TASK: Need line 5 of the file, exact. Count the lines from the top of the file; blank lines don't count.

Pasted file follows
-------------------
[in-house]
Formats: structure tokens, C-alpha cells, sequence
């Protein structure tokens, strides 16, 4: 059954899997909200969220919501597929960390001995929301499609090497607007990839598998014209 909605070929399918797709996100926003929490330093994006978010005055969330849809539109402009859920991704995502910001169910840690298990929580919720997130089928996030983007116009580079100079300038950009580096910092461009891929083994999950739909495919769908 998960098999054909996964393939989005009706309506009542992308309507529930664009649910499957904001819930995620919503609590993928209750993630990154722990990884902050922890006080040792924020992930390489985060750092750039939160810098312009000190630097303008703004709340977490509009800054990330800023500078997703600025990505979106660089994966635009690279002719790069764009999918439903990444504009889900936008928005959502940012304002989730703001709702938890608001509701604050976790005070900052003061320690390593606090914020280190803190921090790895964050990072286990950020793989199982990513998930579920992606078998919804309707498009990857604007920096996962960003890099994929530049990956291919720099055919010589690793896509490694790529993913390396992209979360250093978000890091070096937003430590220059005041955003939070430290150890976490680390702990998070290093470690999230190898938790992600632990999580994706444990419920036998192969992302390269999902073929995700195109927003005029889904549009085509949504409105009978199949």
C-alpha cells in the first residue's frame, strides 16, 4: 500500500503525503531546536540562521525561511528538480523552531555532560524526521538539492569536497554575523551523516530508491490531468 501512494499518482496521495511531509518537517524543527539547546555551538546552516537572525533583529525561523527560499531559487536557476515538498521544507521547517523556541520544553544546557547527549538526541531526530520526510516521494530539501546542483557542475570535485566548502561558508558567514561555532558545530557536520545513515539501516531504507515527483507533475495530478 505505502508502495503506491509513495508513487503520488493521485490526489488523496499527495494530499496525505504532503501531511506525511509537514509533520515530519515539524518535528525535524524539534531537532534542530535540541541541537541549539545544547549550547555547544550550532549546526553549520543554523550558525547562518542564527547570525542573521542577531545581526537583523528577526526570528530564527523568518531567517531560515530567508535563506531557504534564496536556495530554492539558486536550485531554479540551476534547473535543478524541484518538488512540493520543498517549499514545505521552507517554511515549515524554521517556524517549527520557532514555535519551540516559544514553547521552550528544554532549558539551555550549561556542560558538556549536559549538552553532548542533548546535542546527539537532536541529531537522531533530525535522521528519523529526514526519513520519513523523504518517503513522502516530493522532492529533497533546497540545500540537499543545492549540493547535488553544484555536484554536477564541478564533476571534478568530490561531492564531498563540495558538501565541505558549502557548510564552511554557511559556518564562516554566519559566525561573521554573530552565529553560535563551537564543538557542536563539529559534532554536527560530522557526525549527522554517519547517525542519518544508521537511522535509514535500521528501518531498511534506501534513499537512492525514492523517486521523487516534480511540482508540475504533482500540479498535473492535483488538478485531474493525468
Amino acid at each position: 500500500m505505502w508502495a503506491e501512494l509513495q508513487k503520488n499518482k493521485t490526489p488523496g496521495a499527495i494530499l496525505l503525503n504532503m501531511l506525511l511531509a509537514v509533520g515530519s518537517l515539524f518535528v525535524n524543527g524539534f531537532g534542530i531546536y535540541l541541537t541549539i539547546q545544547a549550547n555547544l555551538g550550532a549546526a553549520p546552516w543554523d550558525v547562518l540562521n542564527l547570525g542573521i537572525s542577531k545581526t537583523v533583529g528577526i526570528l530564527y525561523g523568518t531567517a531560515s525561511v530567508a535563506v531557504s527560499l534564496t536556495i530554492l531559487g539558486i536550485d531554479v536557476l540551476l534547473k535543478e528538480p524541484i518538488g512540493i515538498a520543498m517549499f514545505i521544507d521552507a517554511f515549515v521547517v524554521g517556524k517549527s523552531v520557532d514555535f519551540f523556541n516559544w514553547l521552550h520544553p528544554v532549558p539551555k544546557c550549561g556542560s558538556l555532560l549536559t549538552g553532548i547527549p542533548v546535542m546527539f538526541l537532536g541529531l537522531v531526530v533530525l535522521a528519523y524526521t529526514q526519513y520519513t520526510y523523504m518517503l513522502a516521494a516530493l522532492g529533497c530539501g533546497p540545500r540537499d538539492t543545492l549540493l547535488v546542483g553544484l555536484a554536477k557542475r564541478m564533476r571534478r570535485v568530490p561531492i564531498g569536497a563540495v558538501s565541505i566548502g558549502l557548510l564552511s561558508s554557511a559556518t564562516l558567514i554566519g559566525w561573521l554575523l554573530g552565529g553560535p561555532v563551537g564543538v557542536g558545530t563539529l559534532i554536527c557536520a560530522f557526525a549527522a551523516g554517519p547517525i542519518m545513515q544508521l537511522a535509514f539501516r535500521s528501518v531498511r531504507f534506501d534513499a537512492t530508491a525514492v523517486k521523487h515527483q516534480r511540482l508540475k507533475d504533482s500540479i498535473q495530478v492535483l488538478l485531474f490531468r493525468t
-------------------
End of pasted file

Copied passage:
Amino acid at each position: 500500500m505505502w508502495a503506491e501512494l509513495q508513487k503520488n499518482k493521485t490526489p488523496g496521495a499527495i494530499l496525505l503525503n504532503m501531511l506525511l511531509a509537514v509533520g515530519s518537517l515539524f518535528v525535524n524543527g524539534f531537532g534542530i531546536y535540541l541541537t541549539i539547546q545544547a549550547n555547544l555551538g550550532a549546526a553549520p546552516w543554523d550558525v547562518l540562521n542564527l547570525g542573521i537572525s542577531k545581526t537583523v533583529g528577526i526570528l530564527y525561523g523568518t531567517a531560515s525561511v530567508a535563506v531557504s527560499l534564496t536556495i530554492l531559487g539558486i536550485d531554479v536557476l540551476l534547473k535543478e528538480p524541484i518538488g512540493i515538498a520543498m517549499f514545505i521544507d521552507a517554511f515549515v521547517v524554521g517556524k517549527s523552531v520557532d514555535f519551540f523556541n516559544w514553547l521552550h520544553p528544554v532549558p539551555k544546557c550549561g556542560s558538556l555532560l549536559t549538552g553532548i547527549p542533548v546535542m546527539f538526541l537532536g541529531l537522531v531526530v533530525l535522521a528519523y524526521t529526514q526519513y520519513t520526510y523523504m518517503l513522502a516521494a516530493l522532492g529533497c530539501g533546497p540545500r540537499d538539492t543545492l549540493l547535488v546542483g553544484l555536484a554536477k557542475r564541478m564533476r571534478r570535485v568530490p561531492i564531498g569536497a563540495v558538501s565541505i566548502g558549502l557548510l564552511s561558508s554557511a559556518t564562516l558567514i554566519g559566525w561573521l554575523l554573530g552565529g553560535p561555532v563551537g564543538v557542536g558545530t563539529l559534532i554536527c557536520a560530522f557526525a549527522a551523516g554517519p547517525i542519518m545513515q544508521l537511522a535509514f539501516r535500521s528501518v531498511r531504507f534506501d534513499a537512492t530508491a525514492v523517486k521523487h515527483q516534480r511540482l508540475k507533475d504533482s500540479i498535473q495530478v492535483l488538478l485531474f490531468r493525468t